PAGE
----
The views were nice from up on the cliffs, but it was starting to get dark and we still needed to find a super market to get some food.

The view from the cliffs

The best view of the lion was from the bottom where we started…

The Belfort Lion


The Belfort lion

After a bit of riding around and finding several super markets which shut at 19:00, we managed to find a large retail park with a huge Centre Leclerc, which I would almost say is like a French Walmart as they sold everything you could imagine ! The security guard wouldn’t let us in, something to do with our crash helmets but due to the language barrier we didn’t really know what the issue was, anyway he go a bit frustrated and let us in anyway haha result. Filled pasta along with a packet of bacon chunks plus a jar of creamy mushroom sauce was purchased for dinner, along with some nice éclairs to munch after, oh and don’t forget the four pack of bargain French beers.

Back to camp and dinner cooked it was time to call it a night, the long walk had finished me off and the couple of beers went down a treat. Tomorrow was going to be a long day, riding out of France and through Switzerland then over the Alps and in to Italy.

Day One – England and France

The day started early, at 03:30 to be precise and unfortunately I had only slept for four and a half hours due to staying up until 11pm looking for my recently purchased road atlas of western Europe, which to this day I still haven’t found. We loaded up the bike the night before so that we only had to stick on our bike clothing and could immediately head off to Folkstone to catch the euro tunnel, which was booked to leave at 07:00. The journey was a two and quarter hour ride, on mostly motorway during the freezing dead of night and rather unsurprisingly the roads were empty and the ride trouble free.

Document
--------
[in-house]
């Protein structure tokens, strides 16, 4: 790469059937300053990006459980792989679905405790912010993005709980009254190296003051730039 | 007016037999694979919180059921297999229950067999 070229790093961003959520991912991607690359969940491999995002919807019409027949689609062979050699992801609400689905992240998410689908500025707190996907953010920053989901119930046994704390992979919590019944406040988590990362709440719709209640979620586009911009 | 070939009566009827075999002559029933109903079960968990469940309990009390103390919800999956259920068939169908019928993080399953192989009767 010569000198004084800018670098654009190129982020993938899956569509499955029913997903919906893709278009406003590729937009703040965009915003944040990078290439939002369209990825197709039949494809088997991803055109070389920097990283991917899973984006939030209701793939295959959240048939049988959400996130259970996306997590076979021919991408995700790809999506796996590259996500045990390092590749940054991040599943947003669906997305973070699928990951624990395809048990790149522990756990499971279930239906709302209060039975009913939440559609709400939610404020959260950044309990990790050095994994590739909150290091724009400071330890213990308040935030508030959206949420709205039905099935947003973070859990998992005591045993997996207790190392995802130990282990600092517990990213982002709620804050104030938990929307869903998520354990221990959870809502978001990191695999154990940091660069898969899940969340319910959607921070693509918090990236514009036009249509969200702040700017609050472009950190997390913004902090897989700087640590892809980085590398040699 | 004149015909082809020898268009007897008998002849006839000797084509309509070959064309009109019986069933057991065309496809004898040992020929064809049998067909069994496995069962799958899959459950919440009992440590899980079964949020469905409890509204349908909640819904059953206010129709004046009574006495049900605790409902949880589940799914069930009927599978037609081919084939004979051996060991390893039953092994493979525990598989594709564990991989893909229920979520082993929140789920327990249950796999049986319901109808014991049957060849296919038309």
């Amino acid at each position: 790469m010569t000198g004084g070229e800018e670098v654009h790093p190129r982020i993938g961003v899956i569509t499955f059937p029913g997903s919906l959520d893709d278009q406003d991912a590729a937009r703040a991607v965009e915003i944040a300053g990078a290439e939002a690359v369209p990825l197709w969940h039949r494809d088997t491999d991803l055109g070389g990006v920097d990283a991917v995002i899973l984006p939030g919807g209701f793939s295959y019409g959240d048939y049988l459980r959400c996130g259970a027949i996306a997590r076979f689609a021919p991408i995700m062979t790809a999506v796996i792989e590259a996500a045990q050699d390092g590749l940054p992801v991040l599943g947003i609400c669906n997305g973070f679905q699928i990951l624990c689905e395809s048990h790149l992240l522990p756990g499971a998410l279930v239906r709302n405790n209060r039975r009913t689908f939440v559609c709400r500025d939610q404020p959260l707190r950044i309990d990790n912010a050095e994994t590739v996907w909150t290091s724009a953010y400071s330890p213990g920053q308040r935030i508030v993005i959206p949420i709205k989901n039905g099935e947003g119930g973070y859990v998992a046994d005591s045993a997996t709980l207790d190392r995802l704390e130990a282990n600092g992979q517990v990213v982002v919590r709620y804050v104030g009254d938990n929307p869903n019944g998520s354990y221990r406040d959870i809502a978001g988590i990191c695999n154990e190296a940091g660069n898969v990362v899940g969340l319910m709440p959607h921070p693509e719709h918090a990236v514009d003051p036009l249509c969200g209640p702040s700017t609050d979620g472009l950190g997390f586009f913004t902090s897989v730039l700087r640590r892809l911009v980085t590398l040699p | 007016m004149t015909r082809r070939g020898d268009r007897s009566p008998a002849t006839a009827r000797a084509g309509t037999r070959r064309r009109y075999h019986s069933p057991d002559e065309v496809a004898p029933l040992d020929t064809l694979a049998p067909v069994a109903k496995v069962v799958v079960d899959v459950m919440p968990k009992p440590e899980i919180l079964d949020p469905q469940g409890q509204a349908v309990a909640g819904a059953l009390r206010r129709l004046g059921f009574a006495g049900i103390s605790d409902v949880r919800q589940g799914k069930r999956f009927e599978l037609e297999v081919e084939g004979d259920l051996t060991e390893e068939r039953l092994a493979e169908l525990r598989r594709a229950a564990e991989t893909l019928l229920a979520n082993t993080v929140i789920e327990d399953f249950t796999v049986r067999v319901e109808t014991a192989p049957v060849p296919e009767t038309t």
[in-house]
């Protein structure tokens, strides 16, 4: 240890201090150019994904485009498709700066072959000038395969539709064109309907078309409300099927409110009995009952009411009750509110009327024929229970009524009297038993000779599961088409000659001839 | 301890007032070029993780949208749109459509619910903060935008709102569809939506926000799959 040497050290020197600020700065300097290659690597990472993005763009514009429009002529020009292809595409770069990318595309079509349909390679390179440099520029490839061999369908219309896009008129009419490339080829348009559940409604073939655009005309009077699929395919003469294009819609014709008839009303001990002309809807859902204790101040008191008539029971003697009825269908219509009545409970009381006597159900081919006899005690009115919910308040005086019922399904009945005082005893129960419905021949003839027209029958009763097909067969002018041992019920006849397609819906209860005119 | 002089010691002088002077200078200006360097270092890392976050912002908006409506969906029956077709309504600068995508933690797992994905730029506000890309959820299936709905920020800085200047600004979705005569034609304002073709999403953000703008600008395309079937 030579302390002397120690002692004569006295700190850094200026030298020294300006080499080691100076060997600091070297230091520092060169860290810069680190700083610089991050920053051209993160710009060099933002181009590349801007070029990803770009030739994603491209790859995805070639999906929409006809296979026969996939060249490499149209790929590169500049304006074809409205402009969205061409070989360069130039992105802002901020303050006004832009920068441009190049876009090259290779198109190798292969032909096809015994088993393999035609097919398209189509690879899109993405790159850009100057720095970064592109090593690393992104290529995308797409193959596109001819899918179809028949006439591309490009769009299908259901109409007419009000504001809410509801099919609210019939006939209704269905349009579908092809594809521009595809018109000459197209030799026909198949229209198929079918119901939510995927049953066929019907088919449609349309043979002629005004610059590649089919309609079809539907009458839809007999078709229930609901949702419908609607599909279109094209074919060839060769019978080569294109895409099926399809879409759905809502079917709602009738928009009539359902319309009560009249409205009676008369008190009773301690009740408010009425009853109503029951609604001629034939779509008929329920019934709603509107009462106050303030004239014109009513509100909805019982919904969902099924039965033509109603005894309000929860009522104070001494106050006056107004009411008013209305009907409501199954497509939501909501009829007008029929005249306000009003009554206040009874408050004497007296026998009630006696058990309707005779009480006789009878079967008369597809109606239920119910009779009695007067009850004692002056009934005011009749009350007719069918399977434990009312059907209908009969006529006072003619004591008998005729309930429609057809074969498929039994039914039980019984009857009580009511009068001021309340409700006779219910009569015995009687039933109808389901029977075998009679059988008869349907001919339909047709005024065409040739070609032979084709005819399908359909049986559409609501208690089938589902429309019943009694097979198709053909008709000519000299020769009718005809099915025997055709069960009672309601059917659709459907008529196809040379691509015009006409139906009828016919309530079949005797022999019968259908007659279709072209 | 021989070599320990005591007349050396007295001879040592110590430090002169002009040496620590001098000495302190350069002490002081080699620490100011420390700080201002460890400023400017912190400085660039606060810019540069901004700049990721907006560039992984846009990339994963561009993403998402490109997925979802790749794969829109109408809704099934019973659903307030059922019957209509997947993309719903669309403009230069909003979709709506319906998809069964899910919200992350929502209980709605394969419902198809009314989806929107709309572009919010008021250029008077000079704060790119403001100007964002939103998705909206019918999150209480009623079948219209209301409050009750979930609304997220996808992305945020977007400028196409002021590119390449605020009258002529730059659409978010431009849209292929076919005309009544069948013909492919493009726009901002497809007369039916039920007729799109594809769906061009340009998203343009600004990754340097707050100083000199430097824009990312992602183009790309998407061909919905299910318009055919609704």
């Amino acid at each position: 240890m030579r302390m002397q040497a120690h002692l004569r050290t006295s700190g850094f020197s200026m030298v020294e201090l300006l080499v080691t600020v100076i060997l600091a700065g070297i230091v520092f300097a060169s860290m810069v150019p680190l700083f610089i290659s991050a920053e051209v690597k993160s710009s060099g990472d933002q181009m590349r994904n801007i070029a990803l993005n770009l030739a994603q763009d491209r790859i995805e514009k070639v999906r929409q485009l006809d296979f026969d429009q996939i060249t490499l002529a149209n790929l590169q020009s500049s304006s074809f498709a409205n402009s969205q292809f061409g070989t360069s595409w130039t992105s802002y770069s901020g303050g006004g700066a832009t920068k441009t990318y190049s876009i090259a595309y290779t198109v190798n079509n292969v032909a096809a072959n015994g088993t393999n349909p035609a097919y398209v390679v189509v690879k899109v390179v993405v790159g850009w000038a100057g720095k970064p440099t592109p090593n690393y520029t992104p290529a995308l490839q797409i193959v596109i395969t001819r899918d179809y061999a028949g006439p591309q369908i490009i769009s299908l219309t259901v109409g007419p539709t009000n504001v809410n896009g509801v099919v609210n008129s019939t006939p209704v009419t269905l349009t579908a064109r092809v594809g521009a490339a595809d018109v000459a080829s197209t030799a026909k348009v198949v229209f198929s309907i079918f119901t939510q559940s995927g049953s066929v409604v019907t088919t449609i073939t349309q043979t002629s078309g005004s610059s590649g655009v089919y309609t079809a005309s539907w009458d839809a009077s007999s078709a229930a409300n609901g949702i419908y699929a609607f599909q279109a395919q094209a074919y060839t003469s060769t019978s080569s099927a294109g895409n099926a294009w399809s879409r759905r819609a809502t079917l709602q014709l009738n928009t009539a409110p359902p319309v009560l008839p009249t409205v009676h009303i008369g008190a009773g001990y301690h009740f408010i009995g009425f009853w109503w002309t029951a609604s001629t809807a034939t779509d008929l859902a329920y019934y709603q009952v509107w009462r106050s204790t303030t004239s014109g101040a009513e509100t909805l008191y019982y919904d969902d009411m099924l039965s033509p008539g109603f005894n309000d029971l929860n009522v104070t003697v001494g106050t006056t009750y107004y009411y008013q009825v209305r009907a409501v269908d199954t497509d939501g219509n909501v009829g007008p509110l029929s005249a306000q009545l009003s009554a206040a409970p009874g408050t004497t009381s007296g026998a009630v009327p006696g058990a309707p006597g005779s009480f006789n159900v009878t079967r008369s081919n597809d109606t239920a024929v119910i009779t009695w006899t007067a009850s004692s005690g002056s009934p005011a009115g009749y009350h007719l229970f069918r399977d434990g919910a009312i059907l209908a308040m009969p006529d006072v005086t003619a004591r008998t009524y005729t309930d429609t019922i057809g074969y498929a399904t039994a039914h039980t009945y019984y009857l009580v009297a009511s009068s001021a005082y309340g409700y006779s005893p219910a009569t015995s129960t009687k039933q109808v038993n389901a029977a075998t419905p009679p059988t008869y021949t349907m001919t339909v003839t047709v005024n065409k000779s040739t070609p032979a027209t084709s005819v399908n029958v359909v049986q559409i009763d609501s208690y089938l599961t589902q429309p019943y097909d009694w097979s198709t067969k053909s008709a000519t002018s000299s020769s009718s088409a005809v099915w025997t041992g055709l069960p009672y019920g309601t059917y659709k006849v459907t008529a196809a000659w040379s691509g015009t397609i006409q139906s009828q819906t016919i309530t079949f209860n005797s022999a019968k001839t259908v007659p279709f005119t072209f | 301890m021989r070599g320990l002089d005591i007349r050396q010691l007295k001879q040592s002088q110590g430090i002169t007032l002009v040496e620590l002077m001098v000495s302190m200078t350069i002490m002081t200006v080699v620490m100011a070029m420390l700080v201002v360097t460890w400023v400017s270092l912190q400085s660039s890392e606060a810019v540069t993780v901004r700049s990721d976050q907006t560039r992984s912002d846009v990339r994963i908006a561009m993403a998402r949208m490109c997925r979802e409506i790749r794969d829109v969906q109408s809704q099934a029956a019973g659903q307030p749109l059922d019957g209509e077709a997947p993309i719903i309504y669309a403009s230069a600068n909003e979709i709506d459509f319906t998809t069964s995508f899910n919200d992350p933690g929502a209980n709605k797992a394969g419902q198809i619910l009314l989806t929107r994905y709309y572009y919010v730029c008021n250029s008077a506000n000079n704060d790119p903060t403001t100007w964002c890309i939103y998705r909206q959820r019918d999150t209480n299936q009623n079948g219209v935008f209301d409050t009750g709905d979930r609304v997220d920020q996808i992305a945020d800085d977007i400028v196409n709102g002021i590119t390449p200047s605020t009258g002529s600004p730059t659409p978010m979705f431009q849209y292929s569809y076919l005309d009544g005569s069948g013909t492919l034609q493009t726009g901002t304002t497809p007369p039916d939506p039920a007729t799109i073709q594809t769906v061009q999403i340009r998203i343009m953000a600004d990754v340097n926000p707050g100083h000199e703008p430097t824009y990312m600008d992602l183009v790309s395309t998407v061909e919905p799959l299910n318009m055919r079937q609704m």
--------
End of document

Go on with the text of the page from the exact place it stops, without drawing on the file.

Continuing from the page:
Once arriving at the Euro Tunnel check in you are greeted by several automated machines, which required either the card you purchased your tickets with or a booking reference number. Being organised I had the card in my bum bag, unfortunately the machine wasn’t having any of it and wanted the booking reference instead, which of course was in my rucksack ! Having to now get off the bike along with Kelly and have a rummage through my bag with my numb cold hands, the cars sat behind getting increasingly frustrated with the delay, the reference number was found and punched in the machine, the barrier goes up and I run through with the bike to get out of every bodies way. Rucksack on, gloves on, hit the button to start the bike and nothing happened ! Shit, now what’s wrong… now I blame it on me being half asleep at this point but I think I forgot to pull the clutch in, which you need to do to get the bike started, anyway the bike started and we headed off to the departures area. By this time I was cold, hungry and needed the toilet. Bladder emptied and coffees ordered we could now take a moment to relax, knowing that soon enough we would be in France and the tour would be well and truly under way !